1. ## gamma and e^(-x^2)

You know, I was just playing around and noticed something. I am sure you all

have thought of this before, but I just 'discovered this'. I always integrated

$e^{-x^{2}}$ by the polar method.

But if we use gamma it is easy.

Knowing that ${\Gamma}(\frac{1}{2})=\sqrt{\pi}$

we can use the definition:

${\Gamma}(n)=\int_{0}^{\infty}t^{n-1}e^{-t}dt=2\int_{0}^{\infty}x^{2n-1}e^{-x^{2}}dx$

Therefore,

$\int_{0}^{\infty}e^{-x^{2}}dx=\frac{1}{2}{\Gamma}(\frac{1}{2})=\frac{\s qrt{\pi}}{2}$

Since $e^{-x^{2}}$ is even, we get

$\int_{-\infty}^{\infty}e^{-x^{2}}dx=\sqrt{\pi}$

I know, I know, it's obvious to you all and older than Moses. But I had not

thought about using gamma before for this famous integral and it just

dawned on me. I always just used the old polar thing and never worried

about another method. Stuck in that rut, I reckon. But, if there are those

out there who like this, here it is.

2. Originally Posted by galactus

But if we use gamma it is easy.

Knowing that ${\Gamma}(\frac{1}{2})=\sqrt{\pi}$
How'd ya prove this little fact?

3. You want me to prove that?. That is a famous gamma identity, so I did not bother proving every aspect.

But, if you would like to see it, let me get back. Okey-doke. I always just used it and took it for granted and never bothered proving it.

But, I am thinking we can play on the old polar thing to show it.

To be lazy, I would just use ${\Gamma}(n){\Gamma}(1-n)=\frac{\pi}{sin({\pi}n)}$ and let n=1/2.

I know, you want something more tangible.

Let's see, we could start with $\int_{0}^{\infty}t^{\frac{-1}{2}}e^{-t}dt$

Then, sub in $t=y^{2}, \;\ dt=2ydy$.

I will finish later. Got to go for a second.

4. Well, Kriz, it appears I ended up using the polar thing to do that. But I think you knew that, didn't you?.

To conclude:

$2\int_{0}^{\infty}y^{-1}e^{-y^{2}}ydy=2\int_{0}^{\infty}e^{-y^{2}}dy$

or $2\int_{0}^{\infty}e^{-x^{2}}dx$

$\left[{\Gamma}(\frac{1}{2})\right]^{2}=4\int_{0}^{\infty}\int_{0}^{\infty}e^{-(x^{2}+y^{2})}dxdy$

Now, we use the polar thing. So, I learned myself something with a little prodding from the Krizmeister. Cheers.

I suppose that infernal polar was hidden there afterall.

I can not believe I had never bothered doing these before. Oh well, I derived something I should have a long time ago. Especially, since I like the Gamma function so much.

5. Ohhh, I'm sorry, I misread the question, it's actually calculating again the gaussian integral.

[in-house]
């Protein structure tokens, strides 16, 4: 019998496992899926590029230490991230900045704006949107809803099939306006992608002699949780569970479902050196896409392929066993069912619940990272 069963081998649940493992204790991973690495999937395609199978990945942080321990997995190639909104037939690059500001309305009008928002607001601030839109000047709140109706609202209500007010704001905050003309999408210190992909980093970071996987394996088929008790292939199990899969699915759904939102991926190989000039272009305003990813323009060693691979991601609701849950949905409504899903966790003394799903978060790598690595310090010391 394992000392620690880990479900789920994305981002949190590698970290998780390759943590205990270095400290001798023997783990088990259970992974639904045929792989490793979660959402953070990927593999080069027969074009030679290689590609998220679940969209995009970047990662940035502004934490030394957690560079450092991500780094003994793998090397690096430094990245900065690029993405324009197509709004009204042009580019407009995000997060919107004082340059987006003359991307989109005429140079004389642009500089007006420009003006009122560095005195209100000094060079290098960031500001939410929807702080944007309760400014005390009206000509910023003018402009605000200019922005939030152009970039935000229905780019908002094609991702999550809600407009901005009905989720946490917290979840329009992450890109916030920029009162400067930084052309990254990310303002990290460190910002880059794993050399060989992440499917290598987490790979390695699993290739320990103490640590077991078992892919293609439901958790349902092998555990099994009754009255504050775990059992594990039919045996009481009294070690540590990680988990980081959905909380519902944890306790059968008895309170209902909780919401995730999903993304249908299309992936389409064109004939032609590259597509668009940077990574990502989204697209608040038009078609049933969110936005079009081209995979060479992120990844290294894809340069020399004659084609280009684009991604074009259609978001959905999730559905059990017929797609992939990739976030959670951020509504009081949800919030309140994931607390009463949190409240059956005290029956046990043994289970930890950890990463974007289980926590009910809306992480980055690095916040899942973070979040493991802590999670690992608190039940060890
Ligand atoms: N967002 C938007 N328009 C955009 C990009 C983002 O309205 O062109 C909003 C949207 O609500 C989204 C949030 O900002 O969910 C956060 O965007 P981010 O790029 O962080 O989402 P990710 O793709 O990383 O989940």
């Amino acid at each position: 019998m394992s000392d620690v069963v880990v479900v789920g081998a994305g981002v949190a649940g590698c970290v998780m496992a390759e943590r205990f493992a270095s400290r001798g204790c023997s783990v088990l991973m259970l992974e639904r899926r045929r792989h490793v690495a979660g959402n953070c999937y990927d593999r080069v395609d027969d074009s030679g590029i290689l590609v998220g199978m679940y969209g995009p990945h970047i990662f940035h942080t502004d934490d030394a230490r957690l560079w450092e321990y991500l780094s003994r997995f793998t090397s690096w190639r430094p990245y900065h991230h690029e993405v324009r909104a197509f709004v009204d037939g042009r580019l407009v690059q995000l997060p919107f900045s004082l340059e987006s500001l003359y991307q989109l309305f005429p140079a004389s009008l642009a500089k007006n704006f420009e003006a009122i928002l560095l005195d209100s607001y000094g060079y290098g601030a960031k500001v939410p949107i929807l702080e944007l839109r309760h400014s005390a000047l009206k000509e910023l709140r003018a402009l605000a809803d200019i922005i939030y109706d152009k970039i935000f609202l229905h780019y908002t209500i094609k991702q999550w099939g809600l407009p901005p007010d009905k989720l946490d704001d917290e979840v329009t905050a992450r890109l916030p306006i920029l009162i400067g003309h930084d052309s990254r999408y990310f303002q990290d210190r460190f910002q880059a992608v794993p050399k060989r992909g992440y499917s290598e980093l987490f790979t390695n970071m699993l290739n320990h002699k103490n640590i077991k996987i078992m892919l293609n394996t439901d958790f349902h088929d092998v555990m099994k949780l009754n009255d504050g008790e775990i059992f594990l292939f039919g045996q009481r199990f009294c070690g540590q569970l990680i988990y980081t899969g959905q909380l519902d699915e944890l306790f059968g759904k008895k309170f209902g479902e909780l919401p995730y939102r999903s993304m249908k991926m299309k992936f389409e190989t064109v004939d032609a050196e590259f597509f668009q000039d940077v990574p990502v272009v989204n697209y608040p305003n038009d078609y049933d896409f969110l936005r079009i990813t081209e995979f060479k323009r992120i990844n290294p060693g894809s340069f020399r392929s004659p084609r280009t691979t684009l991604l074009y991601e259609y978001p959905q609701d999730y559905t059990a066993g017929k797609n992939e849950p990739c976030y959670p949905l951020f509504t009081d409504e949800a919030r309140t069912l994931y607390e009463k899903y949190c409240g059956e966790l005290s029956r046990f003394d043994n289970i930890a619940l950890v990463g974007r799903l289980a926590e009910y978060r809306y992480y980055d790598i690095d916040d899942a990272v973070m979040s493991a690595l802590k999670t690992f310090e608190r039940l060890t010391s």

Cheers and Happy New Year!!!!

6. Since we're on Gamma, derive this one:

${\Gamma}(2n)=\frac{1}{\sqrt{\pi}}\cdot 2^{2n-1}\cdot {\Gamma}(n)\cdot {\Gamma}(n+\frac{1}{2})$

This is the duplication formula for Gamma.

Try using the identity $2sin{\theta}cos{\theta}=sin2{\theta}$ and put $2{\theta}={\phi}$

Happy New Years

7. Don't worry, I'm also a good friend of Gamma function.

But it's actually a bit interesting in finding a closed form for $\Gamma\left(n+\frac12\right).$

8. You mean this one:

${\Gamma}(n+\frac{1}{2})=\frac{1\cdot 3\cdot 5\cdots (\not{2}n-1)}{2^{n}}=\frac{(2n)!}{4^{n}n!}\sqrt{\pi}$?.

9. Yes.

10. Well, Kriz, let' see. I have been working on it while I was waiting on your reponnse and gong to the bathroom.

It is getting late, Kriz. I am going to skip some major steps and join you tomorrow. Gotta go. But I have this so far. Need to explain some steps further if need be.

From $B(p,q)=\frac{{\Gamma}(p){\Gamma}(q)}{{\Gamma}(p+q) }$

Then,

${\Gamma}(p+\frac{1}{2})=\frac{{\Gamma}(p)\cdot {\Gamma}(\frac{1}{2})}{B(p,1/2)}$

$=\frac{(p-1)!\sqrt{\pi}}{\frac{4^{p}(p!)^{2}}{p(2p)!}}$

$\boxed{=\frac{(2p)!\sqrt{\pi}}{4^{p}\cdot p!}}$

We need to show that $B(p,1/2)=\frac{4^{n}(n!)^{2}}{n(2n)!}$ which I think can be gotten from $\frac{4^{p}}{2}\cdot B(p,p)$

because $B(p,p)=\frac{{\Gamma}(p){\Gamma}(p)}{{\Gamma}(2p)} =\frac{(p-1)!(p-1)!}{(2p-1)!}$

Therefore, we get $=\frac{(p!)^{2}\cdot 2p}{p^{2}\cdot (2p)!}$

$=\frac{2(p!)^{2}}{p(2p)!}$

$B(p,1/2)=\frac{4^{p}}{2}\cdot \frac{2(p!)^{2}}{p(2p)!}$

Plugging this in the above gives:

$\frac{(n-1)!\sqrt{\pi}}{\frac{(p!)^{2}4^{p}}{p(2p)!}}=\frac {(2p)!\sqrt{\pi}}{4^{p}p!}$

Hope you can follow that. I will touch it up tomorrow.

It's getting late and my brain is beginning to see p's and q's everywhere.

Cheers, Kriz

11. The method I really love for calculating this integral is considering the function :

$f(x)=\left(\int_0^x e^{-t^2} ~dt\right)^2+\int_0^1 \frac{e^{-x^2(t^2+1)}}{t^2+1} ~dt$